Elmer and Elsie—A tale of social progress. Elmer moves pianos and Elsie tries to move Elmer. Amusing but prolonged; with George Bancroft and Frances Fuller.
Crime Without Passion—Murder from a slightly different angle. With Claude Rains. A handsome and dramatic, if slightly unpleasant, picture. Not for children.
Cleopatra—The life of Egypt’s Queen, with some added data by Cecil de Mille, and with Claudette Colbert as a rather candybox Cleopatra. Mostly spectacle.
The Last Gentleman—George Arliss very happy in one of his crotchety-old-gentleman rôles. A slight but amusing family picture.
Dames—Another of the Warner Brothers’ show pictures about the show business. With an elaborately photographed chorus and occasional moments of plot. Ruby Keeler, Dick Powell.
The Scarlet Empress—Cossacks gallop furiously through this picture and Miss Marlene Dietrich is photographed in as many ways and from almost as many angles as a Warner Brothers chorus ensemble. Not much story and less history.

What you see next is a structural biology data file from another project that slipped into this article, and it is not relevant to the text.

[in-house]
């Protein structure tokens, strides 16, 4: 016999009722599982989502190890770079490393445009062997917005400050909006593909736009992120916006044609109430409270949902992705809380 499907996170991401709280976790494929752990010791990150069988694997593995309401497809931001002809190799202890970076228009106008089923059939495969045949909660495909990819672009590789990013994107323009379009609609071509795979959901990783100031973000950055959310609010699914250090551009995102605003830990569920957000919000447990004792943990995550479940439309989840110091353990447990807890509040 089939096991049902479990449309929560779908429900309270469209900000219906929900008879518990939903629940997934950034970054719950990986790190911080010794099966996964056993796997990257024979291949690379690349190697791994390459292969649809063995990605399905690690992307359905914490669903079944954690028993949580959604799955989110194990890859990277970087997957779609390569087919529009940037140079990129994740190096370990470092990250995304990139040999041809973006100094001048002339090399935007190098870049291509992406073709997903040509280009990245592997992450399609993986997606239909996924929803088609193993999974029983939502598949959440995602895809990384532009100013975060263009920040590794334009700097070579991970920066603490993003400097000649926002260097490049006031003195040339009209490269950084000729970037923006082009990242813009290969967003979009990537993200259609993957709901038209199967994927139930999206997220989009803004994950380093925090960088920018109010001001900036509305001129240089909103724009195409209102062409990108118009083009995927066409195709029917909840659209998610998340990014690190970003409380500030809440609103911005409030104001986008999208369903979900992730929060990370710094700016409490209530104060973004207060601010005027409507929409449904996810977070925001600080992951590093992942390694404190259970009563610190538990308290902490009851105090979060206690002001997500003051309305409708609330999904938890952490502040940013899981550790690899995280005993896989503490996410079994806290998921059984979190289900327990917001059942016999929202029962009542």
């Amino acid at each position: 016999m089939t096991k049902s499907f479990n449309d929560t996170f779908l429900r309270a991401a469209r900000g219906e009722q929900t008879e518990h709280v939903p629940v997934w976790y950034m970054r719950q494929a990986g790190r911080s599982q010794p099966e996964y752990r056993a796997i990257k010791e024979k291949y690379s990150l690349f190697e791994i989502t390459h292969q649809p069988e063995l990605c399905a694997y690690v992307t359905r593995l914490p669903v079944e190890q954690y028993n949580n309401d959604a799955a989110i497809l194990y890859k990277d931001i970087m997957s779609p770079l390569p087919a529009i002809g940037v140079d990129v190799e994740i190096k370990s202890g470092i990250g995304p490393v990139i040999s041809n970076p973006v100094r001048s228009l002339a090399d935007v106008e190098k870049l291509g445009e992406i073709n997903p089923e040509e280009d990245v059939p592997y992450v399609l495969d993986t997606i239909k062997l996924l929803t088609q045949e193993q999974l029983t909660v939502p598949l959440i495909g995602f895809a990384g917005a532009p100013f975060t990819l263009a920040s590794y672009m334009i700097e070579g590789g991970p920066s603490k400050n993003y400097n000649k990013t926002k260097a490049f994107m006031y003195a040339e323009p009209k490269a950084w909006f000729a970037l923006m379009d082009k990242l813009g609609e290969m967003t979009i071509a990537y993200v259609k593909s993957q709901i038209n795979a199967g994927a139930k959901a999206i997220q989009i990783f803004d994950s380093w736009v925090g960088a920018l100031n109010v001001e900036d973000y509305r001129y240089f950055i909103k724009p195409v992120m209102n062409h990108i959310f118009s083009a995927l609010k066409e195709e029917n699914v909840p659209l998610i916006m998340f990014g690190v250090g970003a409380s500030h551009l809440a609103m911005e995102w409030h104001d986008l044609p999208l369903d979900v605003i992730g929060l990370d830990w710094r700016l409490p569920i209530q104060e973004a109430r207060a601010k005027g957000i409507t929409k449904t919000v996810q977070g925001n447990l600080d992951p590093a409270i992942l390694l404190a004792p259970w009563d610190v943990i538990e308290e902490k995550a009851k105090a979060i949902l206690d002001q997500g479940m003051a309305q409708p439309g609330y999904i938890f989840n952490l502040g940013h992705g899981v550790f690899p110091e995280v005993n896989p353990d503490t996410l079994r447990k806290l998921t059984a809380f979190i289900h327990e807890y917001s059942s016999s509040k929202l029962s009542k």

Madame Du Barry—There is a good deal of history in this picture and there are moments of beauty, mostly photographic. But Dolores del Rio is rather irritatingly coy in the leading rôle. Adults.
Bulldog Drummond Strikes Back—A familiar story presented with considerable freshness; with a gay performance by Ronald Colman.
The Cat’s Paw—Harold Lloyd performs with a sedateness which may baffle some of his old admirers. But the story is lively. A family picture.
The World Moves On—It moves pretty creakingly in this picture, which is largely pieced together from a number of much better films. With Madeleine Carroll and Franchot Tone.
The Affairs of Cellini—From the stage play, “The Firebrand,” with Fredric March, certainly no firebrand, in the leading rôle. Frank Morgan as the Duke of Florence takes the picture away from Mr. March and Constance Bennett without much opposition from either. Adults.